29 August 2020
Angela Scott of Pendella Farm (Sheep & Beef).
Kiwi ingenuity, mixed with a healthy dose of organisation, means Otago’s Angela Scott has simplified her calf-rearing operation so she’s farming more effectively with less labour.
“My main driver is to do a job as easily as possible. I have to work smart – it’s a matter of brain rather than brawn,” the 2020 winner of the Ballance Farm Environment Awards’ Massey University Innovation Award says.
Farming a 470ha Maniototo sheep and beef property that has been in her family for almost 100 years, Angela’s ability to embrace new ideas was praised by the judges. Her innovative approach applies to the big picture – such as the instigation of a local water-testing programme – along with how she works day-to-day.
For example, she feeds her 800 calves using a system of pumps, pipes and feeding stations – avoiding the need to lift heavy buckets and bags. She uses compartment feeders until weaning to ensure no calf misses out on the correct amount of milk, plus has designed a special meal feeder that enables her to take bulk meal out with her at the same time as the milk.
“Speed is not my driver – ease and efficiency is. I have really good systems that may not be the fastest but they are the easiest. I’m also quite focused – if I’m on a task, I’m on a task.”
Angela has farmed the property for 30 years, running super-fine merinos, rearing Friesian bull calves and finishing bulls. She mixes both modern and time-tested approaches to achieve consistent farm performance.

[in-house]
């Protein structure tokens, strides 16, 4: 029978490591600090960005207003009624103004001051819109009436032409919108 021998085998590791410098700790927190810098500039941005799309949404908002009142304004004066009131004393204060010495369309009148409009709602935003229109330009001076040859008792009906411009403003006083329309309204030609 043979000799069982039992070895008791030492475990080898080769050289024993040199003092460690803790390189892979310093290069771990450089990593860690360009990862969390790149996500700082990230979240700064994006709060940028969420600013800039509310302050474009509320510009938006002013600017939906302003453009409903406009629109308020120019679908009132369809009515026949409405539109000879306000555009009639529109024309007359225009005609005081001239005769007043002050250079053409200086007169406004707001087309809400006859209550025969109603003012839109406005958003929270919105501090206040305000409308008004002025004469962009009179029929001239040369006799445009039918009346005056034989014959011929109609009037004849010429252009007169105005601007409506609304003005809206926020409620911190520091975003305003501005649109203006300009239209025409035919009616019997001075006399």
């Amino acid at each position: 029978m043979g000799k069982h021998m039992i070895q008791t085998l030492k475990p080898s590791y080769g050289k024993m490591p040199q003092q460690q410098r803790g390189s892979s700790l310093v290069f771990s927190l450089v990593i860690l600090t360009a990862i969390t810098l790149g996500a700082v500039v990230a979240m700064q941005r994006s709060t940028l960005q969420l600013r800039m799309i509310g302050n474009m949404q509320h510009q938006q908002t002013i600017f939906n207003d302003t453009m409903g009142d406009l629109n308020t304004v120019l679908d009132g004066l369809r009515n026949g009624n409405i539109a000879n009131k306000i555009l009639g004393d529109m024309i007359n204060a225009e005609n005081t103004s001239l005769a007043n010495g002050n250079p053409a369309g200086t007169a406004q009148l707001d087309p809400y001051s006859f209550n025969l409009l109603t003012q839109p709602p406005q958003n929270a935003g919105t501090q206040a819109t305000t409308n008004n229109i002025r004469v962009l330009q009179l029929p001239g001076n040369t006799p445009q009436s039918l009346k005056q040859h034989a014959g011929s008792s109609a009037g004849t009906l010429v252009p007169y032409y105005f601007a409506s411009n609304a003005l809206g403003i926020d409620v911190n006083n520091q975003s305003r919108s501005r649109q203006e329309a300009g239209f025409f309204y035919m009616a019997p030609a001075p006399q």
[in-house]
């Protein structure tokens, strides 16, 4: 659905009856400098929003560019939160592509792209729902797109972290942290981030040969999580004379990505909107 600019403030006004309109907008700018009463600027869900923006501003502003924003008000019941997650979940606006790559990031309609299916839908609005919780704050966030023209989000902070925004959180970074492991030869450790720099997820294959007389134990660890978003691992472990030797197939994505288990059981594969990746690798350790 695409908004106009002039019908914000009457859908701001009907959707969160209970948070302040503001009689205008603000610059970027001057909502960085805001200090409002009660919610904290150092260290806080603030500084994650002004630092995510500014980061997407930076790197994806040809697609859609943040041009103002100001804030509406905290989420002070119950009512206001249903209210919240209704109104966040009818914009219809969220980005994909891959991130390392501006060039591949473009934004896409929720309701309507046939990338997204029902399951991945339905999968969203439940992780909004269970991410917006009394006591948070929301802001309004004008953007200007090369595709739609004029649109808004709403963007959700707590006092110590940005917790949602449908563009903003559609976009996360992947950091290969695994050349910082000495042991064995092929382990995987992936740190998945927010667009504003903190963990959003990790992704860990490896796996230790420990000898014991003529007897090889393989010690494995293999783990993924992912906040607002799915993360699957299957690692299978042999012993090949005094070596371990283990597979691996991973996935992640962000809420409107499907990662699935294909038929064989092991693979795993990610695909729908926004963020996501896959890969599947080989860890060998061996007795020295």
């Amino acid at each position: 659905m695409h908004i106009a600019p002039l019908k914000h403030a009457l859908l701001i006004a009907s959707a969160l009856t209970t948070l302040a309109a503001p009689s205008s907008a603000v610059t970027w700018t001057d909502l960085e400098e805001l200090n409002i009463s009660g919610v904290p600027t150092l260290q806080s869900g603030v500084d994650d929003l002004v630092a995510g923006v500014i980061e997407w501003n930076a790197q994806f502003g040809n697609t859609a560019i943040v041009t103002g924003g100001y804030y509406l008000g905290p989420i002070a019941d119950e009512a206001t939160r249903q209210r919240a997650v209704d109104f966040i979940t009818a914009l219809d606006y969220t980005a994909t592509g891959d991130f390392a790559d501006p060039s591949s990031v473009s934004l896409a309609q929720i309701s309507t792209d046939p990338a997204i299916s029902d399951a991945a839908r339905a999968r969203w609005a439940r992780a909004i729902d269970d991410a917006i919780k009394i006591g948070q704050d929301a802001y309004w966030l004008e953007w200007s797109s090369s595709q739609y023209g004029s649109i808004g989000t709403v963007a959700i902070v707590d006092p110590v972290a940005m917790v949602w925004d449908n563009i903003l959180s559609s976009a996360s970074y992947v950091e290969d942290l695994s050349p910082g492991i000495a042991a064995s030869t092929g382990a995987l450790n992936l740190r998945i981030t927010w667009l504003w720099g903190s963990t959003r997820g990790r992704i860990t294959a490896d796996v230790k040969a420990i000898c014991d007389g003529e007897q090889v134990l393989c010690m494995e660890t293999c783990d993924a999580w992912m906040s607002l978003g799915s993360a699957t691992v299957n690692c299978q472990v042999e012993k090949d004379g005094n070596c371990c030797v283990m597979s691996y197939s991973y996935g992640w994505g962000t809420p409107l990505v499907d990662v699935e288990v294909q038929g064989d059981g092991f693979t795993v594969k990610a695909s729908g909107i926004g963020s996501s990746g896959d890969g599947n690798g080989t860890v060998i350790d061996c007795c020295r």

Newer on-farm technologies include using an app to control pivot irrigation from her phone, soil moisture probes on telemetry, and cloud-based programmes to record and manage fertiliser and agronomy. These modern techniques build on a traditional foundation that includes good stockmanship, and ensuring animals are well fed and not stressed.
“People don’t perform at their best when they’re under constant stress and I don’t think animals do either.”
Angela manages the farm with support from her family, in particular husband Grant Williams, plus a team of trusted contractors and industry experts.
“You can’t do everything yourself. You have to get trusted advisors around you – honest people with integrity who are on your wavelength.
“You can’t make a decision if you haven’t got all the information, and you can’t know it all yourself – we have to trust the advice of others. Trying new things and working with good people is also a way to keep it fresh.”
When Angela started farming, there were fewer women at the front-line but she’s seen that change over the years and encourages others to simply give it a go.
“There’s no reason why we can’t do it – many women already are.”